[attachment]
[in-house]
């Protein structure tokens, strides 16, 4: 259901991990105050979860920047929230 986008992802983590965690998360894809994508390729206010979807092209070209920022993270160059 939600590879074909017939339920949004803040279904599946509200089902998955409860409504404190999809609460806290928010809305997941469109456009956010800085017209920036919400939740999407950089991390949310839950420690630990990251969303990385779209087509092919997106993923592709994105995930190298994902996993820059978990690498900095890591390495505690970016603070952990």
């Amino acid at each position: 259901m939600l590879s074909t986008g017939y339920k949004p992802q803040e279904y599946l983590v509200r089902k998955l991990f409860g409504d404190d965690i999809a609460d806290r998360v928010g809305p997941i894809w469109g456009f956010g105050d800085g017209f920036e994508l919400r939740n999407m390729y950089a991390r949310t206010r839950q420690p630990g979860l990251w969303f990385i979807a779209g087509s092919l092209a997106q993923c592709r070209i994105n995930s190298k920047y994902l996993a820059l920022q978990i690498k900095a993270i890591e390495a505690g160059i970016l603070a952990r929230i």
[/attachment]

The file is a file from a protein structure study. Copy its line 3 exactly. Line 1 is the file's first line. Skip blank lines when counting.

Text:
């Amino acid at each position: 259901m939600l590879s074909t986008g017939y339920k949004p992802q803040e279904y599946l983590v509200r089902k998955l991990f409860g409504d404190d965690i999809a609460d806290r998360v928010g809305p997941i894809w469109g456009f956010g105050d800085g017209f920036e994508l919400r939740n999407m390729y950089a991390r949310t206010r839950q420690p630990g979860l990251w969303f990385i979807a779209g087509s092919l092209a997106q993923c592709r070209i994105n995930s190298k920047y994902l996993a820059l920022q978990i690498k900095a993270i890591e390495a505690g160059i970016l603070a952990r929230i």